Speaking at a conference in NYC, Microsoft CEO Steve Ballmer criticised Apple's pricing, saying; 'Now I think the tide has turned back the other direction (against Apple),' Ballmer said. 'The economy is helpful. Paying an extra $500 for a computer in this environment — same piece of hardware — paying $500 more to get a logo on it? I think that's a more challenging proposition for the average person than it used to be.'[17]


File:Steve ballmer.jpg

On March 6, 2008 Seattle's Mayor announced that a local ownership group involving Ballmer made a "game changing" commitment to invest $150 million in cash toward a $300 million renovation of Key Arena and were ready to purchase the Seattle SuperSonics in order to keep them in the City of Seattle. However, this initiative failed, and the Sonics have since relocated to Oklahoma City.[18]

Media portrayals


Ballmer is the second person after Roberto Goizueta to become a billionaire in U.S. dollars based on stock options received as an employee of a corporation in which he was neither a founder nor a relative of a founder. Ballmer is the 33rd richest person in the world according to Forbes, with an estimated wealth of $14.5 billion.[19] While CEO of Microsoft in 2009, Ballmer earned a total compensation of $1,276,627, which included a base salary of $665,833, a cash bonus of $600,000, no stock or options, and other compensation of $10,794.[20]


  3. 3.0 3.1 (2008-03-01)"Steve Ballmer: Chief Executive Officer". Microsoft. March 1, 2005. 
  5. "Microsoft’s Ballmer Makes His Pitch". Harvard Business School Alumni Bulletin. 
  6. "First job: Assistant product manager for Duncan Hines' Moist & Easy cakes and brownies. His cubicle mate was Jeffrey Immelt, now CEO of General Electric."David Lieberman (2007-04-29). "CEO Forum: Microsoft's Ballmer having a 'great time'". USA Today. 
  7. "After two years, Ballmer headed for Stanford University's MBA program for a better grounding in business. When the fledgling Microsoft ran into problems in 1980, Gates persuaded his friend to drop out and give him a hand. "Jay Greene, Steve Hamm, Jim Kerstetter (2002-06-17). "Ballmer's Microsoft". BusinessWeek. 
  8. "Information for Students: Key Events In Microsoft History" (doc). Microsoft Visitor Center Student Information. Retrieved October 1, 2005. 
  9. "Steve Ballmer: Chief Executive Officer". 
  10. MSFT: Major Holders for MICROSOFT CP - Yahoo! Finance
  11. Gavin Clarke (2009). "Ballmer garnishes Bing 2.0 with iPhone 'stomp': Return of the Kool-Aid kid". The Register. Retrieved 2010-04-23. 
  12. John Oates (2010). "Ballmer readies slate PC for CES: Monkey boy to hurl spoiler at Apple?". The Register. Retrieved 2010-04-23.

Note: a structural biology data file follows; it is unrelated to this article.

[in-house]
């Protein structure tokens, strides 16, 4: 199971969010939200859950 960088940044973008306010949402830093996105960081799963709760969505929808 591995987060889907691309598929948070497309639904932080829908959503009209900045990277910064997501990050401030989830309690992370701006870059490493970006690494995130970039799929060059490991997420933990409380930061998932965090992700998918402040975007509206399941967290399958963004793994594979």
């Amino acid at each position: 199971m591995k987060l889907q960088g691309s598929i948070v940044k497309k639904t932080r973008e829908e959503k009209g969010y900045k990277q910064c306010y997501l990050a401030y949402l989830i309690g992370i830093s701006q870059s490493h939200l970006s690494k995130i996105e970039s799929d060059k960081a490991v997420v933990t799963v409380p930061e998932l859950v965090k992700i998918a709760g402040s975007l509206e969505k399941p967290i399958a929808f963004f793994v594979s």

13. Ballmer Becomes lone voice at Microsoft's helm The Economic Times 30 Jun 2008
  14. Chris Ziegler (2010). "Ballmer's visage evoked for 'developers, developers, developers' demo app on Windows Phone 7 Series". Engadget. Retrieved 2010-04-23. 
  15. Robert A. Guth (2008). "Gates-Ballmer Clash Shaped Microsoft's Coming Handover". Wall Street Journal. Retrieved 2008-06-05. 
  16. Microsoft CEO takes launch break with the Sun-Times, Chicago Sun-Times, June 1, 2001. Archived from the original on December 11, 2001. Retrieved December 18, 2009.
  17. "Apple is no more than a $500 logo". March 20, 2009. Retrieved 2009-08-03.  SlashGear
  18. Mayor Nickels announces local effort to buy Sonics, renovate KeyArena
  19. Forbes topic page on Steven Ballmer. Accessed March 2010
  20. 2009 CEO Compensation for Steven A. Ballmer, Equilar

External links

  1. REDIRECT Template:Microsoft executives
Bill GatesPaul Allen
Board of directors
Dina Dublon · Bill Gates · Raymond Gilmartin · Reed Hastings · Maria Klawe · David Marquardt · Satya Nadella · Charles Noski · Helmut Panke
Senior Leadership Team
Satya Nadella (CEO) · Scott Guthrie · Amy Hood (CFO) · Harry Shum · Phil Spencer
Corporate VPs
Joe Belfiore · Richard Rashid (SVP) · S. Somasegar (SVP)
Engineering groups (Accessories · Mobile) · Digital Crimes Unit · Garage · Press · Research · Studios · .NET Foundation · Outercurve Foundation
Regional branches
Algeria · Egypt · India · Japan · Pakistan
Product families
Operating systems (Microsoft Windows· Software (Office · Servers · Visual Studio· Band · HoloLens · Lumia · Surface · Xbox
Web properties
Bing · Channel 9 · CodePlex · Developer Network · MSN · Office 365 · OneDrive · · Microsoft TechNet · Windows Store
Build · MIX · PDC · TechEd · WinHEC · WPC · OneDrive · · TechNet · Windows Store
Bundling of Microsoft Windows · iLoo · Internet Explorer · _NSAKEY · Windows · (2000 · ME · XP · Vista· Xbox 360

Community content is available under CC-BY-SA unless otherwise noted.